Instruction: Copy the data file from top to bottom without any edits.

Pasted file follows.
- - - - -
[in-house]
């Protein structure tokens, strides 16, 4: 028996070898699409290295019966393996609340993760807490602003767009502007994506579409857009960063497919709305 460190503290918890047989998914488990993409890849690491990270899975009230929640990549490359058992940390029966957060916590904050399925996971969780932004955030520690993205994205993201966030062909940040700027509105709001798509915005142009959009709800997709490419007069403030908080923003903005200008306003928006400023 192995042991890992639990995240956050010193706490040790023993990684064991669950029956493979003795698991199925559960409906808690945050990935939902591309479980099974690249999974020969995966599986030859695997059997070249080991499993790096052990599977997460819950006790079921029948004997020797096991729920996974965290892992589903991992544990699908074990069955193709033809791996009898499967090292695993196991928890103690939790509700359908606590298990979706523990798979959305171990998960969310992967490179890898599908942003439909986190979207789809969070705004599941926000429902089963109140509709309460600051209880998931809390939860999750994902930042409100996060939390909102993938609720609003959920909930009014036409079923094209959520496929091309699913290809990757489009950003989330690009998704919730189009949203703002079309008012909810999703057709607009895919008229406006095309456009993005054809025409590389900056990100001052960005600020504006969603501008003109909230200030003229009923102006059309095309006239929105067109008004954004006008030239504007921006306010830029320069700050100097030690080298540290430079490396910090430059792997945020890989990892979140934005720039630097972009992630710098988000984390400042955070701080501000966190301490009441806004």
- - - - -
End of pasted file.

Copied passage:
[in-house]
């Protein structure tokens, strides 16, 4: 028996070898699409290295019966393996609340993760807490602003767009502007994506579409857009960063497919709305 460190503290918890047989998914488990993409890849690491990270899975009230929640990549490359058992940390029966957060916590904050399925996971969780932004955030520690993205994205993201966030062909940040700027509105709001798509915005142009959009709800997709490419007069403030908080923003903005200008306003928006400023 192995042991890992639990995240956050010193706490040790023993990684064991669950029956493979003795698991199925559960409906808690945050990935939902591309479980099974690249999974020969995966599986030859695997059997070249080991499993790096052990599977997460819950006790079921029948004997020797096991729920996974965290892992589903991992544990699908074990069955193709033809791996009898499967090292695993196991928890103690939790509700359908606590298990979706523990798979959305171990998960969310992967490179890898599908942003439909986190979207789809969070705004599941926000429902089963109140509709309460600051209880998931809390939860999750994902930042409100996060939390909102993938609720609003959920909930009014036409079923094209959520496929091309699913290809990757489009950003989330690009998704919730189009949203703002079309008012909810999703057709607009895919008229406006095309456009993005054809025409590389900056990100001052960005600020504006969603501008003109909230200030003229009923102006059309095309006239929105067109008004954004006008030239504007921006306010830029320069700050100097030690080298540290430079490396910090430059792997945020890989990892979140934005720039630097972009992630710098988000984390400042955070701080501000966190301490009441806004």